Photo: Finn Sivebæk

The Danish salmon adventure: from nearly extinct to tourist magnet

Friday 26 Jun 15


Einar Eg Nielsen
DTU Aqua
+45 35 88 31 15

A widely travelled fish

The salmon is a fish with a changing life cycle. It is born in the stream where it spends one to two years growing. Then it swims out into the sea, heading north towards the Greenland Sea, the Barents Sea, and the Arctic Ocean where it eats and grows until reaching sexual maturity after 1.5 to 3.5 years, when it returns to spawn in the exact same stream it originally left. 
Following a large-scale rescue operation including extensive stream restoration and gene technology, the wild salmon in the streams of Jutland have turned into big local business

By Mikkel Schnack Sørensen and Line Reeh


The last weeks of April are the peak season for salmon fishing in the Danish salmon streams, and the cottages by Skjern Å Camping are invaded by Danish, German, and Norwegian anglers. The reason is that while Europe is seeing a general decrease in salmon stocks, the Danish salmon stock has been growing for years. This has fostered an angling adventure boosting economic activity in local communities.


An analysis carried out by COWI, KORA, and DTU Aqua for the Danish Ministry of Food, Agriculture and Fisheries shows that the fishing in Skjern Å generates a local economic consumption of DKK 14.6 million a year and an annual added value of DKK 6.8 million. The analysis is financed by the fishcare management funding from the sale of fishing licenses.


Salmon in danger of extinction
The fact that it is even possible to catch salmon in Skjern Å today is attributable to a unique collaboration between researchers at DTU Aqua and local anglers. For many years, Skjern Å was not a particularly interesting location for salmon fishing. The stream had been straightened, and the salmon stock was small. In 2002, however, the winding courses of Skjern Å were restored, and major efforts have subsequently been made to improve spawning conditions for the salmon. As a result, the salmon stock has quadrupled from a little under 1,000 mature salmon in 2004 to approx. 4,000 today.


"The story of the Danish salmon is a success story—also internationally. The Danish management model for freshwater fish ensures close collaboration between users, authorities, and researchers—and it works," says Anders Koed, Head of Section and Acting Deputy Director of DTU Aqua.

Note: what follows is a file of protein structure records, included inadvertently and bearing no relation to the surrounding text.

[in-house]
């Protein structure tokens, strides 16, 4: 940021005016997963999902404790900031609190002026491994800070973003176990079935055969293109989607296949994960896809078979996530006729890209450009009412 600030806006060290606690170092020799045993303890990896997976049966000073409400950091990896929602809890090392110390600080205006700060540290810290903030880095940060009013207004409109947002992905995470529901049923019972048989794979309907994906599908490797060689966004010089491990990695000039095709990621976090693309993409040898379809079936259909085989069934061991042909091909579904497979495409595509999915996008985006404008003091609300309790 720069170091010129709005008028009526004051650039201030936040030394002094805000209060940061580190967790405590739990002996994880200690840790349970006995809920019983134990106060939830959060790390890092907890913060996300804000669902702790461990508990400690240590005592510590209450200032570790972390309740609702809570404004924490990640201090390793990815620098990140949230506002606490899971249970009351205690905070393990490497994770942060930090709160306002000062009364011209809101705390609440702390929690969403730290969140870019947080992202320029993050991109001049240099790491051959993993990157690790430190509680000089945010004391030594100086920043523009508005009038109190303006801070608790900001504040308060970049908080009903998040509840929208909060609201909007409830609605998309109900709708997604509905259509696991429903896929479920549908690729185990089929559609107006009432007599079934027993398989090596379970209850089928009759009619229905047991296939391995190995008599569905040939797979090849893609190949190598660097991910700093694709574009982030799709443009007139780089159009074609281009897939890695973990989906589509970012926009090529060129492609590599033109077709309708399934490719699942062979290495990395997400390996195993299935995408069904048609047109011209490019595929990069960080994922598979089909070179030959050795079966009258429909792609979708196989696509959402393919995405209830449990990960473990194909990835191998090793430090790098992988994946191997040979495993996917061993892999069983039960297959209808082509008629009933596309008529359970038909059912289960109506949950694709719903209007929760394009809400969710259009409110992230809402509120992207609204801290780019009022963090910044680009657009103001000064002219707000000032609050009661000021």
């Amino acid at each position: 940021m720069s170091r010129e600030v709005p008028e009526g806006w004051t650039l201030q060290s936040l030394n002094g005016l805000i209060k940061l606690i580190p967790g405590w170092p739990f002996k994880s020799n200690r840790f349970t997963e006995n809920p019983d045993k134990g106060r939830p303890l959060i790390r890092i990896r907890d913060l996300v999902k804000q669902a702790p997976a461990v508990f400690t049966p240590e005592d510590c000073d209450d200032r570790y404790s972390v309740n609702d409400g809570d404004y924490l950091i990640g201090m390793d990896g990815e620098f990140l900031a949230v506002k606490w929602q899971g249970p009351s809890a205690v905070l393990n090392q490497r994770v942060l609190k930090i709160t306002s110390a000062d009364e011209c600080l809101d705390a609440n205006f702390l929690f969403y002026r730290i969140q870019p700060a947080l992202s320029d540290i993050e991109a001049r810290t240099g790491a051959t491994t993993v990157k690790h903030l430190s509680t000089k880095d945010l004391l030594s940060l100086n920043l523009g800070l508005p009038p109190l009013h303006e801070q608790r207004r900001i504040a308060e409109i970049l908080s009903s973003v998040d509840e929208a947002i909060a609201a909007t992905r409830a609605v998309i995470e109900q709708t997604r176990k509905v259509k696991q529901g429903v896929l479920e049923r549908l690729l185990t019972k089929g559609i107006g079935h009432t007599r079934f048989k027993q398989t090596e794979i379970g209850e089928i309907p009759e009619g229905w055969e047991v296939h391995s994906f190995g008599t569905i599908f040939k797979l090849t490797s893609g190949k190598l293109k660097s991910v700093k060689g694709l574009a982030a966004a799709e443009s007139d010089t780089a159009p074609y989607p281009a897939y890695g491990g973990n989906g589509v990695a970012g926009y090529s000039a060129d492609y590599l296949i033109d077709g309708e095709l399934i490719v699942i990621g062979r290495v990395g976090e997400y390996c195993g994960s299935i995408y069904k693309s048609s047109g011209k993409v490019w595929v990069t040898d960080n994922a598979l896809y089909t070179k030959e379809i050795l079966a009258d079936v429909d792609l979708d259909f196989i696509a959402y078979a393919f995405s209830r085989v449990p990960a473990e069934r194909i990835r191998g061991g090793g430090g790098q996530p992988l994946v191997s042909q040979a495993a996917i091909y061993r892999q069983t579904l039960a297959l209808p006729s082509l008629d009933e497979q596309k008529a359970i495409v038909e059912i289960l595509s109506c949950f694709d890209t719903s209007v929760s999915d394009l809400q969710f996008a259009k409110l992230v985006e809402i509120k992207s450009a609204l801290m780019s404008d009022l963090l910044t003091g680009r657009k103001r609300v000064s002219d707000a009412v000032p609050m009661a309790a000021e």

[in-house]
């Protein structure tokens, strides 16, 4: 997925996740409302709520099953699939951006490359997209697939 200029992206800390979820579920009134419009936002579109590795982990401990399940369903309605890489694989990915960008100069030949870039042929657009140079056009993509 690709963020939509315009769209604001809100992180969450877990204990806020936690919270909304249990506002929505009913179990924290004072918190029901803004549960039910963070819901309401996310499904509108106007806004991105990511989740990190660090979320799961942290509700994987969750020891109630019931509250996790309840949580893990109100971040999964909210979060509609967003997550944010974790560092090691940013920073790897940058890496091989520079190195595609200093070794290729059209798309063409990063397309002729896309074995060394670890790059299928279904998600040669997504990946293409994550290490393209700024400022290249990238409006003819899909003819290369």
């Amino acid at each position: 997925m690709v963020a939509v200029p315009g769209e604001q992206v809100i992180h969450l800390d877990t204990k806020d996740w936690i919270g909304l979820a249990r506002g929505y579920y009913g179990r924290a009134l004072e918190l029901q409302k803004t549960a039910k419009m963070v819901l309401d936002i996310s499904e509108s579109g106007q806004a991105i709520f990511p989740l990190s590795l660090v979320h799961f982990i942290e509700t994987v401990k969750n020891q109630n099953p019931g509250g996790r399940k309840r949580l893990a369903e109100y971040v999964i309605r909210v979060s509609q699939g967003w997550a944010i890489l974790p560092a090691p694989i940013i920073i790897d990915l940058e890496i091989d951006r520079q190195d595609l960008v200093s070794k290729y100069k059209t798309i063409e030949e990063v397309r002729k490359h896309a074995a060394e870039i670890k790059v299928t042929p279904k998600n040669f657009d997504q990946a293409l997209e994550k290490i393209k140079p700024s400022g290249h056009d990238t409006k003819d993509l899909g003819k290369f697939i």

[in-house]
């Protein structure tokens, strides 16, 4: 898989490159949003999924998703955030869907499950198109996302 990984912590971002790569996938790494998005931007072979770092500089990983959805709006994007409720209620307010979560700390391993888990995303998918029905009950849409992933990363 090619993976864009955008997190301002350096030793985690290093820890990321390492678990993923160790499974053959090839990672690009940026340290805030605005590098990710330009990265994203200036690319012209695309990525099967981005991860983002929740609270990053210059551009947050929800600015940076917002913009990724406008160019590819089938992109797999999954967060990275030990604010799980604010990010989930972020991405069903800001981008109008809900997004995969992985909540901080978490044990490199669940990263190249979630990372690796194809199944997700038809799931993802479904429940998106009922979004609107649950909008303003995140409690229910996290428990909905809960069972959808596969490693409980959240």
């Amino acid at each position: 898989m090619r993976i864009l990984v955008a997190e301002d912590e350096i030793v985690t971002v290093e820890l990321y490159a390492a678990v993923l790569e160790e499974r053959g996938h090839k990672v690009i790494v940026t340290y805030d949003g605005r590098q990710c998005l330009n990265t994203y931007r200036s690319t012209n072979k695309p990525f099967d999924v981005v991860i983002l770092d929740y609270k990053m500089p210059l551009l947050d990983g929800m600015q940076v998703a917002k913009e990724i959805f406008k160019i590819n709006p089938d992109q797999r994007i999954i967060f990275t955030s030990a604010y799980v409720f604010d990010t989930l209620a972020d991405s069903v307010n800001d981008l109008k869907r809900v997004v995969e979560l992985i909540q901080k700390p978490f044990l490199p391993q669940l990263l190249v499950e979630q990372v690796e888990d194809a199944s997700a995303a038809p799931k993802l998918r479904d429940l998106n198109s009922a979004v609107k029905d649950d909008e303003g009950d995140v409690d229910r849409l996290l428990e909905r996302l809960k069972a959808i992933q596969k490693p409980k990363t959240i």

As part of the management, a stream quota system has been implemented, and stock assessments are carried out regularly, as introducing quotas without knowing the size of the stock is impossible. Furthermore, targeted breeding programmes have been developed, and extensive restoration of the natural environment has taken place to safeguard salmon habitats. 


Male salmon from Skjern Å. The Danish salmon can weigh up to 20 kg. 

The number of wild salmon in Skjern Å has quadrupled compared to ten years ago. And the stock still has the potential to grow.


   Photo: Finn Sivebæk


Progress stagnated
Nevertheless, the Skjern Å salmon has not reached its full potential. DTU Aqua estimates that the stream system can sustain an increase of 6,000-12,000 spawning salmon on an annual basis.


"The salmon is an excellent environmental indicator—the salmon is a sign that streams are healthy and biologically well-functioning. But the life cycle of a salmon is complex and can easily be interrupted. Salmon stocks can be increased by improving their living conditions, for example by removing barriers to allow the salmon to migrate freely and by establishing spawning grounds.


The aim is for stocks to manage without releases.


Edited article from DYNAMO no. 41, DTU's quarterly magazine in Danish

Salmon rescued at the brink of extinction

Photo: Colourbox
As early as the 1100s, the salmon was a very attractive and valuable fish. Back then, the king and the people with which he chose to share fishing rights took the much-coveted fish out of the stream in the so-called salmon weirs. When Frederick III started selling his property by Skjern Å in the 1660s, a 'salmon war' broke out where crownland peasants, squires, and locals fought over the desirable salmon fishing rights. Up until the early 1900s, salmon fishing was still flourishing, but overfishing and industrialization—including straightening of streams, poor water quality due to pollution, drainage, and dams for fish farming and hydroelectric power stations made life very difficult for the Danish salmon, and at the beginning of the 1990s, it was considered nearly extinct. Søren Larsen, a local angler and now fish farm manager at the Danish Centre for Wild Salmon, and Einar Eg Nielsen, a young researcher and now professor at DTU Aqua, joined forces and used brand new gene technology and DNA material from archived scale samples from salmon in the respective streams to demonstrate the survival of the original salmon. In 1993, the first book on rescuing salmon stocks through habitat restoration was released, and a systematic breeding and release programme according to modern genetic instructions was implemented. 

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